Upon retiring from the US Navy in 1981, he joined Raymond Kaiser Engineering as a group vice president for construction, design, finance, and personnel. He retired 5 years later and spent the next 15 years working as an independent management and construction consultant. Well into his later years he remained professionally active, including serving as a senior member of a panel overseeing construction activity for major projects at three nuclear power laboratories.

To the world he was Admiral Iselin, but to family he was “Buddy,” always ready to help fix a balky air conditioner, repair potholes in the family driveway, or roar with laughter as he read Winnie the Pooh stories to grandchildren. He is best remembered seated at the head of the dinner table, transforming a mundane trip for pizza into a side-splitting epic adventure that ended with a valuable lesson for those paying close enough attention.

Suggested Citation:"DONALD G. ISELIN." National Academy of Engineering. 2017. Memorial Tributes: Volume 21. Washington, DC: The National Academies Press. doi: 10.17226/24773.
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Suggested Citation:"DONALD G. ISELIN." National Academy of Engineering. 2017. Memorial Tributes: Volume 21. Washington, DC: The National Academies Press. doi: 10.17226/24773.
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Suggested Citation:"DONALD G. ISELIN." National Academy of Engineering. 2017. Memorial Tributes: Volume 21. Washington, DC: The National Academies Press. doi: 10.17226/24773.
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Suggested Citation:"DONALD G. ISELIN." National Academy of Engineering. 2017. Memorial Tributes: Volume 21. Washington, DC: The National Academies Press. doi: 10.17226/24773.
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Page 180
Suggested Citation:"DONALD G. ISELIN." National Academy of Engineering. 2017. Memorial Tributes: Volume 21. Washington, DC: The National Academies Press. doi: 10.17226/24773.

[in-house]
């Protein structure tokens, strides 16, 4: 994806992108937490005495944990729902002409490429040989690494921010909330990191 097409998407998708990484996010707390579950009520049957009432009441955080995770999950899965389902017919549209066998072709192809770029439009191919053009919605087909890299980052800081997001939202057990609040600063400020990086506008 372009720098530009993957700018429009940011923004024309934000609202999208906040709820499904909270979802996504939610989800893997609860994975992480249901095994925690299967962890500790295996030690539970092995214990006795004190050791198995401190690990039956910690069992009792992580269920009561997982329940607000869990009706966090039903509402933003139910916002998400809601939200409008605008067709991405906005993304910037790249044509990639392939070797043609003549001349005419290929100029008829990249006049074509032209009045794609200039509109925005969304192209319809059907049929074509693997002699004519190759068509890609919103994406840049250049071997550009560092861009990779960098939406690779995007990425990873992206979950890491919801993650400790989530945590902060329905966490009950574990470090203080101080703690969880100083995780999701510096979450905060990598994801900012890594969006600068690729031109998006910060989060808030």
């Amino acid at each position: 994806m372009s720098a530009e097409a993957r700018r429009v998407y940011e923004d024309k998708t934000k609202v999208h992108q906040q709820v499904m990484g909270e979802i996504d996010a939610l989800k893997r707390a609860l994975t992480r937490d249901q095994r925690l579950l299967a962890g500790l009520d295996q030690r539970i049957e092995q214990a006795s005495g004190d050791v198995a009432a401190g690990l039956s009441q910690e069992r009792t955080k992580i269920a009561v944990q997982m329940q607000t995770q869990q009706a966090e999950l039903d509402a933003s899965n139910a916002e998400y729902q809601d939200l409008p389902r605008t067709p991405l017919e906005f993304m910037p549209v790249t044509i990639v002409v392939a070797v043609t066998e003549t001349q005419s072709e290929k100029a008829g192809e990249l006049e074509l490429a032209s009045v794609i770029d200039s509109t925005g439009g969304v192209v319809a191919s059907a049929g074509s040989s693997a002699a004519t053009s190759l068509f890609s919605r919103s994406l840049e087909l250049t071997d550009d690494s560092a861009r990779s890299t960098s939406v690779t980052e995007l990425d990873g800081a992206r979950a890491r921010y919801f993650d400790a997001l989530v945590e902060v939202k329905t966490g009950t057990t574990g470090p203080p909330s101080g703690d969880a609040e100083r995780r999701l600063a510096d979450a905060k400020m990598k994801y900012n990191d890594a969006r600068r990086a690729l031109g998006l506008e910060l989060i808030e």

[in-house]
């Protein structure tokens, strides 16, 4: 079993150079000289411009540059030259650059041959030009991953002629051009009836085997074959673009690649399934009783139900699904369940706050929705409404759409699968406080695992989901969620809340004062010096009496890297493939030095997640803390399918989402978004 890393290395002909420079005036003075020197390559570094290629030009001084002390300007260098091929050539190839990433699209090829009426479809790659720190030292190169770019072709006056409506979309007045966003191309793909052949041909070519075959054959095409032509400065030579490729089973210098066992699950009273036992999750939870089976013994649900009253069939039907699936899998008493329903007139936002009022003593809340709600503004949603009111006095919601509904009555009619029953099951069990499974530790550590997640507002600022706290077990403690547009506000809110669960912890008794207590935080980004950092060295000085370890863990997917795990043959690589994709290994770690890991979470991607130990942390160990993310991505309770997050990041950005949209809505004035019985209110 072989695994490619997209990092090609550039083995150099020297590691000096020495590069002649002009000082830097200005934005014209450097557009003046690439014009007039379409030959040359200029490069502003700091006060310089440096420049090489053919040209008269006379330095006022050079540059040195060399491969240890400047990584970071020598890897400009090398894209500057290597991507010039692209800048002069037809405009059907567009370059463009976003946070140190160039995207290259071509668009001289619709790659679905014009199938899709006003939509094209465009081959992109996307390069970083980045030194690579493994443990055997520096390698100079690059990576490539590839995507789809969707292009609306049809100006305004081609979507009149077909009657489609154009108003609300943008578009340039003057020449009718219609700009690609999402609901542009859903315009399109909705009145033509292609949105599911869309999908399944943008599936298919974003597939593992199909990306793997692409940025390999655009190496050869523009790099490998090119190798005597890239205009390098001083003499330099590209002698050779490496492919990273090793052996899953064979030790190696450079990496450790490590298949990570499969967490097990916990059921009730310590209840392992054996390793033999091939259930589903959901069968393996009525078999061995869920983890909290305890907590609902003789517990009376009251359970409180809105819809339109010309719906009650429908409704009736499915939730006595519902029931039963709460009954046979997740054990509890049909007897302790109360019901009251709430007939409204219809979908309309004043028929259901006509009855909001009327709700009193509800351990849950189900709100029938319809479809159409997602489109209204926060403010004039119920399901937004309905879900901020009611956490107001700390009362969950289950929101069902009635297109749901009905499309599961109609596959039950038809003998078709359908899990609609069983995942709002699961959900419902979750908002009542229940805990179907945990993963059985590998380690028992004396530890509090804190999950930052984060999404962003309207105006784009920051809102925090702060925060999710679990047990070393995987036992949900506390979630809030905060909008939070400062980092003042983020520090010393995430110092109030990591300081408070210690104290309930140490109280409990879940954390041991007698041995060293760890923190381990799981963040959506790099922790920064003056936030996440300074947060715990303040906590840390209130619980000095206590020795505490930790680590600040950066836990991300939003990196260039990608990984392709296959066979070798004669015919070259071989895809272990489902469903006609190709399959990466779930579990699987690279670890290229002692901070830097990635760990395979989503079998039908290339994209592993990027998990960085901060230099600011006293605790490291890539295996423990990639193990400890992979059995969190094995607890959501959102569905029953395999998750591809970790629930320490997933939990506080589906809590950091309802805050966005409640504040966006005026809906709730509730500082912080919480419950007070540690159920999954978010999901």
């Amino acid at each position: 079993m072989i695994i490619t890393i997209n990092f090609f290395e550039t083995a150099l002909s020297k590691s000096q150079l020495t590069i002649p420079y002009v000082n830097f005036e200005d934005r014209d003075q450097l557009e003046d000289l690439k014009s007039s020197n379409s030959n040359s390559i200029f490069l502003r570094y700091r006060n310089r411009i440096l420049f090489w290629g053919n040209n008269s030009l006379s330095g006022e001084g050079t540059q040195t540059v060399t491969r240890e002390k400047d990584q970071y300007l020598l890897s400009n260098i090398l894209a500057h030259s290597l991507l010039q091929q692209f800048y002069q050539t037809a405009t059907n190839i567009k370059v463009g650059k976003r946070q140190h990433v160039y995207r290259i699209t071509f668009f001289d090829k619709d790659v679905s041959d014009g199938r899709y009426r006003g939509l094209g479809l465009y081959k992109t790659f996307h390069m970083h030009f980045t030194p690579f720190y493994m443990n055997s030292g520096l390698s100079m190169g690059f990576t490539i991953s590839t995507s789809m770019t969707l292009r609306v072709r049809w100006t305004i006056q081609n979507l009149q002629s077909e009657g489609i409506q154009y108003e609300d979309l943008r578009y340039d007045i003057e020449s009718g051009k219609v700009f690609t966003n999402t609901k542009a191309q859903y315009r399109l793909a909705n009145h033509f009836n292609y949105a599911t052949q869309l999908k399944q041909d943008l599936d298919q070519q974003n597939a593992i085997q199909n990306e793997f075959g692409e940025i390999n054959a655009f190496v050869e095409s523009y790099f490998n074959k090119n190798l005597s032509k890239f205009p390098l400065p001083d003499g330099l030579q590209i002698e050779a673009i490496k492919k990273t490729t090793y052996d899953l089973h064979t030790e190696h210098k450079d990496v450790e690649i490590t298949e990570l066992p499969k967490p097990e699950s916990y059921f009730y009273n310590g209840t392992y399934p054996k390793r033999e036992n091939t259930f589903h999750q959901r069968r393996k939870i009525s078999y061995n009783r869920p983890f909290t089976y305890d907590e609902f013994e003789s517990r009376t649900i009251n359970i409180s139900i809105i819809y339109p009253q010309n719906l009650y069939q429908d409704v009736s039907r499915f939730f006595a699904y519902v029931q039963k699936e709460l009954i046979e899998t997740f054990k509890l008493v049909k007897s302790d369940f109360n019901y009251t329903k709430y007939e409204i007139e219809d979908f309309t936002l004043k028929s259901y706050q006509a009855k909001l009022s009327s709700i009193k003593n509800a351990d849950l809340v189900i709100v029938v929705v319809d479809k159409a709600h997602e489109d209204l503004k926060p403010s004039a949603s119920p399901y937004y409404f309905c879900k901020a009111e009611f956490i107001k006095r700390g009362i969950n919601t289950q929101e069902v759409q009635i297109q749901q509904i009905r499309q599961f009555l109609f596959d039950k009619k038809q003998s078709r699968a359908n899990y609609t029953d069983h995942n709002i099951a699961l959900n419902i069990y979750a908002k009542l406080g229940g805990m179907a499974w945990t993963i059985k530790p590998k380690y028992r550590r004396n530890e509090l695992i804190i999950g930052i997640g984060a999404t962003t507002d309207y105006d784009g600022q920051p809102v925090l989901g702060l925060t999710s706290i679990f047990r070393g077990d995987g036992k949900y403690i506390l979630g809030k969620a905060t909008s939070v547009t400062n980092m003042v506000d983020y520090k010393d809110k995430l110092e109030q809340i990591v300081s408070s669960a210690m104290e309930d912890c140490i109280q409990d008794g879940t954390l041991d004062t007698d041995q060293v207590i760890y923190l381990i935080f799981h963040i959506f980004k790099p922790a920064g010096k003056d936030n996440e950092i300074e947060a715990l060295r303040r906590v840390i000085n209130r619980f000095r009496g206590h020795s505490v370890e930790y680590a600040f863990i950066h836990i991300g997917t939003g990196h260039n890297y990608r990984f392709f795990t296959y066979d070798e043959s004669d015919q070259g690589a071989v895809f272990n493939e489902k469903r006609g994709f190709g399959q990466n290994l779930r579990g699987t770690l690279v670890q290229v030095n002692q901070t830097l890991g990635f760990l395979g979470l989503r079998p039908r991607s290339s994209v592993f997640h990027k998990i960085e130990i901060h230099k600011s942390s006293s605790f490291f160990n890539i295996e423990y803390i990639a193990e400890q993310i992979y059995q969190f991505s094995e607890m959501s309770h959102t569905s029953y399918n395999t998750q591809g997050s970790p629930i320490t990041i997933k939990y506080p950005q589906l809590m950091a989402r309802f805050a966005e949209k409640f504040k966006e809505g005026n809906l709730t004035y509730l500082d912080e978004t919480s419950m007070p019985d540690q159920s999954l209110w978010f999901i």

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This is the 21st Volume in the series Memorial Tributes compiled by the National Academy of Engineering as a personal remembrance of the lives and outstanding achievements of its members and foreign associates. These volumes are intended to stand as an enduring record of the many contributions of engineers and engineering to the benefit of humankind. In most cases, the authors of the tributes are contemporaries or colleagues who had personal knowledge of the interests and the engineering accomplishments of the deceased. Through its members and foreign associates, the Academy carries out the responsibilities for which it was established in 1964.

Under the charter of the National Academy of Sciences, the National Academy of Engineering was formed as a parallel organization of outstanding engineers. Members are elected on the basis of significant contributions to engineering theory and practice and to the literature of engineering or on the basis of demonstrated unusual accomplishments in the pioneering of new and developing fields of technology. The National Academies share a responsibility to advise the federal government on matters of science and technology. The expertise and credibility that the National Academy of Engineering brings to that task stem directly from the abilities, interests, and achievements of our members and foreign associates, our colleagues and friends, whose special gifts we remember in this book.